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The Honolulu Advertiser
Posted on: Wednesday, May 12, 2010

Priority must be on troops

Not many encouraging words have come lately out of the American military-industrial complex, given that the country is beset with two wars and on the defensive against terrorism.

But we'd prefer uncomfortable truth-telling over happy talk any day. U.S. Defense Secretary Robert Gates is absolutely right: The military has to quit wasting money on congressional pork and Pentagon bureaucracy and get more resources to the troops.

Speaking last week at the Eisenhower Library named for the president who came up with the term "military-industrial complex" Gates issued a call for the Pentagon to take its share of the whacks, redirecting some of its base budget of $547 billion away from waste and expensive weapons and aircraft programs and toward the essentials.

He reeled off examples of what he described as budgetary bloat. Too much "overhead" in the form of a top-heavy bureaucracy accounts for nearly 40 percent of the defense budget.

And then there are the mountainous inventories of iron and steel that go into manufacturing an endless supply of military hardware, much of which is superfluous to the current mission but keeps lots of people working in lots of congressional districts.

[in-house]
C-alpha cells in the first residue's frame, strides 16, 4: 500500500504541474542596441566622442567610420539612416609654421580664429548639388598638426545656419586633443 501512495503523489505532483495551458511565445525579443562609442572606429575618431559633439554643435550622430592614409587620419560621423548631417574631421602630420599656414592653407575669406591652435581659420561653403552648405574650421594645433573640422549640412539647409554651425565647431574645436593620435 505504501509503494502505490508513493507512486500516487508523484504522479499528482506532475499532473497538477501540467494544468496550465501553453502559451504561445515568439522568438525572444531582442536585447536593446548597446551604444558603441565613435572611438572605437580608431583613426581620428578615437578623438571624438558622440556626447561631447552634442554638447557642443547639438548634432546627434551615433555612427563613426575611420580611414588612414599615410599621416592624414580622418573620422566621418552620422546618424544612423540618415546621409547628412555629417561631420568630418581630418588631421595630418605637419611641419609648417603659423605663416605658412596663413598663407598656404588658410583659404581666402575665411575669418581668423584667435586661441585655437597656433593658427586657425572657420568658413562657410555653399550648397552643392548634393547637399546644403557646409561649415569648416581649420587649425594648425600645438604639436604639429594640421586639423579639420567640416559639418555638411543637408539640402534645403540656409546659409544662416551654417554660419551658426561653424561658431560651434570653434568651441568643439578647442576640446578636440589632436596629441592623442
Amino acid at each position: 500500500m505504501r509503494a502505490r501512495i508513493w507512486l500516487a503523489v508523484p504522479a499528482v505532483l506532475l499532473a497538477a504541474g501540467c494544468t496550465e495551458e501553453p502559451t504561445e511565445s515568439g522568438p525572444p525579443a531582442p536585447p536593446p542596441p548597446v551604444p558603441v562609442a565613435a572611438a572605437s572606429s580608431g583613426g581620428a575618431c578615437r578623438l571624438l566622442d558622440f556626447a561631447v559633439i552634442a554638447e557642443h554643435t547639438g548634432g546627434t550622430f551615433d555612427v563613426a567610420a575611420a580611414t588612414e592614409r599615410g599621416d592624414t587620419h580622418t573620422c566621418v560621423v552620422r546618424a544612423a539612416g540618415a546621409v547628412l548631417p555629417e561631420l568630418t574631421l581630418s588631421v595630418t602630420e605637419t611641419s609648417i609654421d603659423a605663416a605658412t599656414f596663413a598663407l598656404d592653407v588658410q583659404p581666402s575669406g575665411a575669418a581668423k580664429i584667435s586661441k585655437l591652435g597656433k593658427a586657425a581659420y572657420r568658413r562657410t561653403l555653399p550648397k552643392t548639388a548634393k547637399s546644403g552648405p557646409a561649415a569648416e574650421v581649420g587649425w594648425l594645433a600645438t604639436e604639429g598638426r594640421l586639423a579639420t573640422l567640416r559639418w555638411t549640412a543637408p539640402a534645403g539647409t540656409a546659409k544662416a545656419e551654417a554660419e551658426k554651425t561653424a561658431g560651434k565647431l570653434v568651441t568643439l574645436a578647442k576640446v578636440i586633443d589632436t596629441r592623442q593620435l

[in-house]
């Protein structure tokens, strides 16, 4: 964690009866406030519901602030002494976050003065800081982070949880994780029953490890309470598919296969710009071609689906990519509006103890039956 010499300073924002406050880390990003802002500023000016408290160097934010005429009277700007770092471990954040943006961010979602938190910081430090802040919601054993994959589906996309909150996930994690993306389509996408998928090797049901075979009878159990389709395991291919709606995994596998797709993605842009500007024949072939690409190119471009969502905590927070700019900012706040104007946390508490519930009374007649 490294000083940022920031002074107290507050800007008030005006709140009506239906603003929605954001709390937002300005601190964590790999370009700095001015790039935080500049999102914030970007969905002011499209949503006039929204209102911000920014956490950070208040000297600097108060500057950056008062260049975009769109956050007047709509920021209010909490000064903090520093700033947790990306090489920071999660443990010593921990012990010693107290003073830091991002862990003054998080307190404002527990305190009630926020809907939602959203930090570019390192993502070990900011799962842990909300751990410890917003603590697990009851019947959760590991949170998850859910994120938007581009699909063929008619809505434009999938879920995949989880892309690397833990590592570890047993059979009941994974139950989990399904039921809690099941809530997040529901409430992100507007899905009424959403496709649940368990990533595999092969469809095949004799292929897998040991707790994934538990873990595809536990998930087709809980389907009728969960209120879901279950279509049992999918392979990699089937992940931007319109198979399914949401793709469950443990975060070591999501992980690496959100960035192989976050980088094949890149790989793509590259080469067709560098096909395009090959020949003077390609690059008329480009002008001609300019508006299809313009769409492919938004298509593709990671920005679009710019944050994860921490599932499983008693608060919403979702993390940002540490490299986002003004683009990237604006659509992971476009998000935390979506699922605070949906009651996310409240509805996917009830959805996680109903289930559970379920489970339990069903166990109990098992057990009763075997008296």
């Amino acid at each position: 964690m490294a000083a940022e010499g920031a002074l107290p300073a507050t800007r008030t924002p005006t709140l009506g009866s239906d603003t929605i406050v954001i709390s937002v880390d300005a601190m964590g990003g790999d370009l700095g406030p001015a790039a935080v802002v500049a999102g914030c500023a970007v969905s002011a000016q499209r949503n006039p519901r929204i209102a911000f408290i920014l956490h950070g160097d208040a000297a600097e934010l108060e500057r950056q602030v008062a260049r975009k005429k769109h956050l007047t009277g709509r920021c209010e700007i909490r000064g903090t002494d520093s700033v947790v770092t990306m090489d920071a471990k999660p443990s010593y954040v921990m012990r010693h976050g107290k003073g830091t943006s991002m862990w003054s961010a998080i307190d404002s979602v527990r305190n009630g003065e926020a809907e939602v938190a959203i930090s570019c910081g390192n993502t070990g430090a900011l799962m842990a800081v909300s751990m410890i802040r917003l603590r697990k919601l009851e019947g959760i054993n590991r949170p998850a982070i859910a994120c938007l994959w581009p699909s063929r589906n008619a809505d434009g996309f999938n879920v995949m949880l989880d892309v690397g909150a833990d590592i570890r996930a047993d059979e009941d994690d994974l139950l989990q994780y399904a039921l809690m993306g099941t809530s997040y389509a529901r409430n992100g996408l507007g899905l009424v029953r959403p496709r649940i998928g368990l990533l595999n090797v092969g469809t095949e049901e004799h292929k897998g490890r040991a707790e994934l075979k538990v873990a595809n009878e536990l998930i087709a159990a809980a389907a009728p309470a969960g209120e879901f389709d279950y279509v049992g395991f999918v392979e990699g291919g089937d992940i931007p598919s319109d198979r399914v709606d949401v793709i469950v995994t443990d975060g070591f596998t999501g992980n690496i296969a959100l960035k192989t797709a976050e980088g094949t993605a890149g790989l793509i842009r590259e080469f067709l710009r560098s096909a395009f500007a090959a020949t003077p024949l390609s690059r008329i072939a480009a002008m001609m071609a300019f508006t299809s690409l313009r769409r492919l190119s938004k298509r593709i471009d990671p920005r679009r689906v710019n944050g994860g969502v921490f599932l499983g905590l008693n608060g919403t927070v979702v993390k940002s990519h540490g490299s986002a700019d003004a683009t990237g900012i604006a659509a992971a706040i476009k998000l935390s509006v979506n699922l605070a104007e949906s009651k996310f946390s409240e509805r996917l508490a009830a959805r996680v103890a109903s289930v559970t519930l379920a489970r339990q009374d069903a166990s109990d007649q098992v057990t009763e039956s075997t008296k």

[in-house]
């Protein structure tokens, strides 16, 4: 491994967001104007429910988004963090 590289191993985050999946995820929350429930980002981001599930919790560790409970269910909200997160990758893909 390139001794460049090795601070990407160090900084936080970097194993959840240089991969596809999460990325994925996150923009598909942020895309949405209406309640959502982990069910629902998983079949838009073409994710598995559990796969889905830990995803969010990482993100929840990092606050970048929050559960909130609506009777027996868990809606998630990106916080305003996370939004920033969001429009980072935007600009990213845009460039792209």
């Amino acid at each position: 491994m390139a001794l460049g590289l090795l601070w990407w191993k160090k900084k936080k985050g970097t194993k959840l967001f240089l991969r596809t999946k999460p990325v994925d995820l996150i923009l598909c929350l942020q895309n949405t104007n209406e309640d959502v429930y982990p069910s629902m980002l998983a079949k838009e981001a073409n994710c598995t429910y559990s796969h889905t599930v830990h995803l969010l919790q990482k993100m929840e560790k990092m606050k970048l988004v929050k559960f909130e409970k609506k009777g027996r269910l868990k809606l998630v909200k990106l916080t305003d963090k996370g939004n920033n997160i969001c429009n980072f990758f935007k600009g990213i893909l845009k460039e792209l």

It's a political firetrap for Gates, because many communities with influential representatives complain mightily about the loss of jobs this reordering will cause. But in Hawai'i and other places less dependent on the high-octane spending at the top, a new fiscal policy comes as excellent news. Cuts in areas that are not core to the mission will mean more for the troops and their families.

While in Fort Riley, Kan., Gates addressed a group of military spouses who let him know that the military often talks a good line on family support programs but that money doesn't always turn up.

There will be initial pain to be withstood as defense programs shift, but for the long term the entire nation should embrace this plan. The strength of the national defense lies in the troops, and it's good to see Gates getting the military's budgetary priorities straight.